Emerald Monthly Update – March 2017

You would think that my birth month would have served as an overall nice month for me. But alas, while it did have some of the highest highs of the years so far, it also served some of my lowest lows. I didn’t get around to a lot, admittedly, so this one will only be a double feature. Call it an apology for last time where my article was massive even for my own standards. Let’s do this.


VA-11 Hall-A: Cyberpunk Bartender Action for PC

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VA-11 Hall-A, developed by a small indie team based in Venezuela known as Sukeban Games, can be categorized as  a visual novel first and foremost. The game takes place in the year 207X, and certainly delivers on the promise of cyberpunk, and you play as surly smartass bartender Jill Stingray working at the titular bar VA-11 Hall-A in what seems to be halfway between cyberpunk dystopia and cyberpunk suburbia, what with living in an apartment alone with a cat and still going to work every day. This world hasn’t gone completely to hell yet, but it sure seems to be heading that way.

While a visual novel need not require gameplay, Va-11 Hall-A (christ, that’s unnatural to type), this game has some in the form of mixing drinks for customers that come in from a set pool of five ingredients. A little basic for bartending, but it’ll do. Sometimes the way you mix them will give you a little leverage to have fun and spike someone’s drink with more alcohol than usual at no penalty, and they very well may respond differently (see: drunkenly) in response. This in large part is the game’s way of providing multiple, very subtle ways to play and influence characters you interact with from behind the bar table, which can lead up to big differences nearer the end. It can be your choice to cut someone off, or give a customer something non-alcoholic if you think they’ve had enough. Relationships are developed, bonds are formed and broken, and your goal is to keep customers happy with accurate drinks in order to earn your pay and take care of your rent (or not, if you wish).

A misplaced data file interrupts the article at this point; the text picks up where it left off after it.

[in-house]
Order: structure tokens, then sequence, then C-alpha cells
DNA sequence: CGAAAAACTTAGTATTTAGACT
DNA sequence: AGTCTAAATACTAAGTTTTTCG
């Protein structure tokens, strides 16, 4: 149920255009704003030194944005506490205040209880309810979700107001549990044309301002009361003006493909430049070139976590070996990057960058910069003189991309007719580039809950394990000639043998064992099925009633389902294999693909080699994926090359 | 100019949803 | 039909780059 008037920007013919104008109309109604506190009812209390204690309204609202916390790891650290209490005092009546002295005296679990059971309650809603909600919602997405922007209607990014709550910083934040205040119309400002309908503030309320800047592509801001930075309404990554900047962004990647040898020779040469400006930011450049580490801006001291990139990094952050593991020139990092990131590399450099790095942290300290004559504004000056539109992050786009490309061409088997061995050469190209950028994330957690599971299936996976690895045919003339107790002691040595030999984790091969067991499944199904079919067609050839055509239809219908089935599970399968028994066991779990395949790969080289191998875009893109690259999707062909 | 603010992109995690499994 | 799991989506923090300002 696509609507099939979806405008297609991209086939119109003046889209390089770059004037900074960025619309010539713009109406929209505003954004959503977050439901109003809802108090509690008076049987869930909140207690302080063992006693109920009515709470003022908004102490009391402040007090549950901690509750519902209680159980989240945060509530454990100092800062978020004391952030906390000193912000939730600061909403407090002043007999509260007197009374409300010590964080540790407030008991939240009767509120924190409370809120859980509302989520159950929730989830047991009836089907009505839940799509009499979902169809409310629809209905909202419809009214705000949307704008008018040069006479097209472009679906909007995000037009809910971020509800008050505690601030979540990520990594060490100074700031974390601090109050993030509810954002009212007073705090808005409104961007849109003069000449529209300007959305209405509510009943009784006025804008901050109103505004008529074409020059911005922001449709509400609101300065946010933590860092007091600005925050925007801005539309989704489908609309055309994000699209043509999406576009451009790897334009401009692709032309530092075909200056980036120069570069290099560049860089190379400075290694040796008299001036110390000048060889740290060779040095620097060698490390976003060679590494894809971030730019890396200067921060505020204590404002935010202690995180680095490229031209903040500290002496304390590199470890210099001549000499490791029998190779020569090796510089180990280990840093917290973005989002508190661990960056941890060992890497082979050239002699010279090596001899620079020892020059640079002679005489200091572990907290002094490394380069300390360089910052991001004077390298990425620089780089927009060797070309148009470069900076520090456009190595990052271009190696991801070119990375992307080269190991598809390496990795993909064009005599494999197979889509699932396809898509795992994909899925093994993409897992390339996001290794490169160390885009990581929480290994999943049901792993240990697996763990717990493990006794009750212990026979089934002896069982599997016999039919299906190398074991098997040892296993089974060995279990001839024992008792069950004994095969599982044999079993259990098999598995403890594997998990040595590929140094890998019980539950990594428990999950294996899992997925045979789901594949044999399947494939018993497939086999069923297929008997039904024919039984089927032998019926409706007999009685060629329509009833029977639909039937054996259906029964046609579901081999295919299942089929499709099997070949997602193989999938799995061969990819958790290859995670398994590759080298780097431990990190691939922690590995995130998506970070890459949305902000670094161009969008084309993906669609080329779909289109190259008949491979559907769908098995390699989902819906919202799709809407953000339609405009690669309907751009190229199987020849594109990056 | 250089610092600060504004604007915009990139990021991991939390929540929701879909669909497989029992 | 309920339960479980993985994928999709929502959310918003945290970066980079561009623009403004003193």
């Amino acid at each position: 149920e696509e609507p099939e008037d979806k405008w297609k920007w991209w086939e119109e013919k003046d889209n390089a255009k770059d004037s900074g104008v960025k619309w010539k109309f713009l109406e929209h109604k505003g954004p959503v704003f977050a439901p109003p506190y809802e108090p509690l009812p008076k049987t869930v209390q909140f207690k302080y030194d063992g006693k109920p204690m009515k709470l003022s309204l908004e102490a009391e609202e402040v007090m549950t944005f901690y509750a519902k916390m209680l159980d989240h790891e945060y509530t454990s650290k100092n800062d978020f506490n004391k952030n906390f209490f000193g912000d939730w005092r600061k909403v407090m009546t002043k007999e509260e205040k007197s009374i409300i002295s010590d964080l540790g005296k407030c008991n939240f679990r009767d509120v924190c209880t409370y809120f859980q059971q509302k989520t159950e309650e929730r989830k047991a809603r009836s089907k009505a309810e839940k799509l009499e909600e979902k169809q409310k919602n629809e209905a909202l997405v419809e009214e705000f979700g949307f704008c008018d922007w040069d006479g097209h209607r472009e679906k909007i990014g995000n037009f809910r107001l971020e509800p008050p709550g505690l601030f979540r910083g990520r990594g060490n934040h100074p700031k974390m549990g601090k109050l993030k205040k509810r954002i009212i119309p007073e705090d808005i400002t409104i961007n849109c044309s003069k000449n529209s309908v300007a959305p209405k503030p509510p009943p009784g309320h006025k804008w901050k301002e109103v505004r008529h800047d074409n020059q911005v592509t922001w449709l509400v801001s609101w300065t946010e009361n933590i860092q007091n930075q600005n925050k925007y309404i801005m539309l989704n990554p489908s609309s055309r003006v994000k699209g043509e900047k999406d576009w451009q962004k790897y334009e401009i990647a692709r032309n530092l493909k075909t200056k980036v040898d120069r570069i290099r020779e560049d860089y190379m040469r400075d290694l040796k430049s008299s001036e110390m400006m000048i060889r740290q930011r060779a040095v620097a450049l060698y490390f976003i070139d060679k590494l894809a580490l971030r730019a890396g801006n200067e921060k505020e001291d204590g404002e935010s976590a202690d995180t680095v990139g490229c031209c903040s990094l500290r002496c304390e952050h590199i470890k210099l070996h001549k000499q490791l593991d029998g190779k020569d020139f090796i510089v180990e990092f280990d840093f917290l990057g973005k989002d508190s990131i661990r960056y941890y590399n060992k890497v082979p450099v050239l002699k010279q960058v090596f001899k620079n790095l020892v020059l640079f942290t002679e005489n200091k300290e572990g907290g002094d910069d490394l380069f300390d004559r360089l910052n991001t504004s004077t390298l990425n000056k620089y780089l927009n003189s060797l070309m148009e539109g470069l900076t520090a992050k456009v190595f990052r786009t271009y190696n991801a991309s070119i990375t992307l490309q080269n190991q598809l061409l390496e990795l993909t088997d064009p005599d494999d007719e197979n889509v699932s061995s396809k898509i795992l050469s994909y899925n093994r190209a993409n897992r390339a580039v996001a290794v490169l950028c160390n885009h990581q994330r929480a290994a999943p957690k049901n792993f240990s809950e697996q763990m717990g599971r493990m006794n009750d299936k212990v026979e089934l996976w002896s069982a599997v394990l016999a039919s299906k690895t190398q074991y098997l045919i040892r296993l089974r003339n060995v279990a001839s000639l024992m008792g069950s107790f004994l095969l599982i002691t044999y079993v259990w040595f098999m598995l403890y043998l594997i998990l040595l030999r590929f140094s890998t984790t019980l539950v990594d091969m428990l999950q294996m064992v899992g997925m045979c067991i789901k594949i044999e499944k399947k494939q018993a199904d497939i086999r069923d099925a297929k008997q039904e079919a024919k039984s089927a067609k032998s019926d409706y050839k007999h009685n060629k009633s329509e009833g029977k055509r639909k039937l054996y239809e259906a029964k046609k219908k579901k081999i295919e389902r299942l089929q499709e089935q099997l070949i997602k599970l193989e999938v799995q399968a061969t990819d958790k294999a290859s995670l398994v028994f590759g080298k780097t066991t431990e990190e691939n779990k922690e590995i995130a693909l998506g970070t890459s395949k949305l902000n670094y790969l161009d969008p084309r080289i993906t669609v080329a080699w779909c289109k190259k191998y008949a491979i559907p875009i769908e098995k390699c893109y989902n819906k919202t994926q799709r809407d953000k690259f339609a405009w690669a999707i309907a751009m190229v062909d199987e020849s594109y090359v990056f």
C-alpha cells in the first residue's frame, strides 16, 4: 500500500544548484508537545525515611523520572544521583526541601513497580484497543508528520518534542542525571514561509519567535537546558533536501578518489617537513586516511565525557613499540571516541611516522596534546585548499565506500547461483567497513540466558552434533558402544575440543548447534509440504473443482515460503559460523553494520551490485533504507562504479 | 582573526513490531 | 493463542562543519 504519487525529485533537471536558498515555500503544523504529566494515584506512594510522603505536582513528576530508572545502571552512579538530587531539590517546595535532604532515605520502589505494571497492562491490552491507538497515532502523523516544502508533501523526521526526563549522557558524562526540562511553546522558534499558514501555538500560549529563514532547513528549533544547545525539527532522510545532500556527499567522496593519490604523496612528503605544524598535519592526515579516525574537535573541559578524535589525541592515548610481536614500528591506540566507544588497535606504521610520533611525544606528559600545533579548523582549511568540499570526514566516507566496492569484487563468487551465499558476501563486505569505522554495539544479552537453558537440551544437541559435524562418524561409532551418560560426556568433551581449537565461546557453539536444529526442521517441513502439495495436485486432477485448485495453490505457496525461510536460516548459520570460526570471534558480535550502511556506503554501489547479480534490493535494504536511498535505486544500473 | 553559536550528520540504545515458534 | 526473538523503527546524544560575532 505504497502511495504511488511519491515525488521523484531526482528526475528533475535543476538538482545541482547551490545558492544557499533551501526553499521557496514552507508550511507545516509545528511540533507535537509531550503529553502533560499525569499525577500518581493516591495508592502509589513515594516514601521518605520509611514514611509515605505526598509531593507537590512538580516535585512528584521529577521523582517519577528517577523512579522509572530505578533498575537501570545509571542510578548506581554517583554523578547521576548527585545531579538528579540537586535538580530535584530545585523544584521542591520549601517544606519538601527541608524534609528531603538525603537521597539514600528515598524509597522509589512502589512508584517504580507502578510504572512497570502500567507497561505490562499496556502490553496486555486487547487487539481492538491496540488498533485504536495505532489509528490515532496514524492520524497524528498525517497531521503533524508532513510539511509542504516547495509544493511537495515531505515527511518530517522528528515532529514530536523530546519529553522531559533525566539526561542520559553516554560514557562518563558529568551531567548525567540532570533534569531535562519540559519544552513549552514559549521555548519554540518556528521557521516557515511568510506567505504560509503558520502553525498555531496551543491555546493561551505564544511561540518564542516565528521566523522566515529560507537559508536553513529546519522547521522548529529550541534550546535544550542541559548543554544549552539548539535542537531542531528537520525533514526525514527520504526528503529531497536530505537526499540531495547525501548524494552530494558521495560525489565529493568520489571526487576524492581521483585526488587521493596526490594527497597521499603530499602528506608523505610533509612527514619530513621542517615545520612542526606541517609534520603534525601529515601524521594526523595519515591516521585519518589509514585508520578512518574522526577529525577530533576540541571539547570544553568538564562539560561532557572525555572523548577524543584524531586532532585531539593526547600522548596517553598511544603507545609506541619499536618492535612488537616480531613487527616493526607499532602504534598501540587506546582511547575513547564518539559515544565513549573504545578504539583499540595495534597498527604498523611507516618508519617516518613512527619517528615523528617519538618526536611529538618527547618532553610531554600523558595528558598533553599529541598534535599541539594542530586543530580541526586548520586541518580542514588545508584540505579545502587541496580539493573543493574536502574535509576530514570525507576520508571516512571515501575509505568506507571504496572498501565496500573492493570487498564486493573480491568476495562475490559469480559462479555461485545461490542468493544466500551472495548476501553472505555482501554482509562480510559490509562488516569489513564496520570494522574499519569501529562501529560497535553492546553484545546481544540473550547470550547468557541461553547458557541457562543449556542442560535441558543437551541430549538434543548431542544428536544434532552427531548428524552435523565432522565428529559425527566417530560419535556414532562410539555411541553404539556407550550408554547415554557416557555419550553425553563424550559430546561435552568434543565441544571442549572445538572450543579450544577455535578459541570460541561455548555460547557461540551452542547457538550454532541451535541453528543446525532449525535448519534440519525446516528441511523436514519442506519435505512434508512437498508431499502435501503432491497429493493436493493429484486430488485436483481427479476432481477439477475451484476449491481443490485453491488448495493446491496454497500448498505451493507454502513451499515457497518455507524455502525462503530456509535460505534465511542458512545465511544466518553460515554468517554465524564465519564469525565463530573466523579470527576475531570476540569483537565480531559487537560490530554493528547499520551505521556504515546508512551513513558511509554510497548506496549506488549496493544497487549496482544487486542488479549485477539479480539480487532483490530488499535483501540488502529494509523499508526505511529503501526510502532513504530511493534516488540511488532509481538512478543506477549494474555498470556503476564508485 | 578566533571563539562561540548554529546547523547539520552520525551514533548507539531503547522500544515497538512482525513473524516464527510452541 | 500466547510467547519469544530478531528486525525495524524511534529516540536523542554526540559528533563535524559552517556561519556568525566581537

I’ve been…attempting to be neutral this whole time, describing what the game is rather than what I think of it up ’till now, but I’m just going to show my hand right here. I love this game. I love this game so damn much. Maybe I’m a fool, but there’s a small part of me that really thinks society could be somewhere close to how it’s depicted by 2070something.

First off, the characters. All of them are memorable, and when they become regulars, many like Sei develop further down the line, for better or for worse. Jill’s own story is revealed to the player about midway through, and by the end, while there is a lot of goofy anime-ish stuff, all of it comes off as very…human. 

That’s the operative word there, I can’t remember the last time I ever played a game that depicted situations and people as so human. I feel genuinely like I’ve known people just like many of the people in this game, good and bad alike. And yeah, obviously there’s very little chance of human-talking dogs anytime in the next 70 years, but there’s definitely a line between the goofy comedy relief and the actually emotionally engaging and relatable situations these characters get into – again, especially with Jill, your player character.

The soundtrack (which you have to load your jukebox with when you begin your work day) compliments the tone very nicely, and while it’s not Undertale levels of amazing memorable tracks, I find it light techno-trance-y enough to fit well with the rest of the game.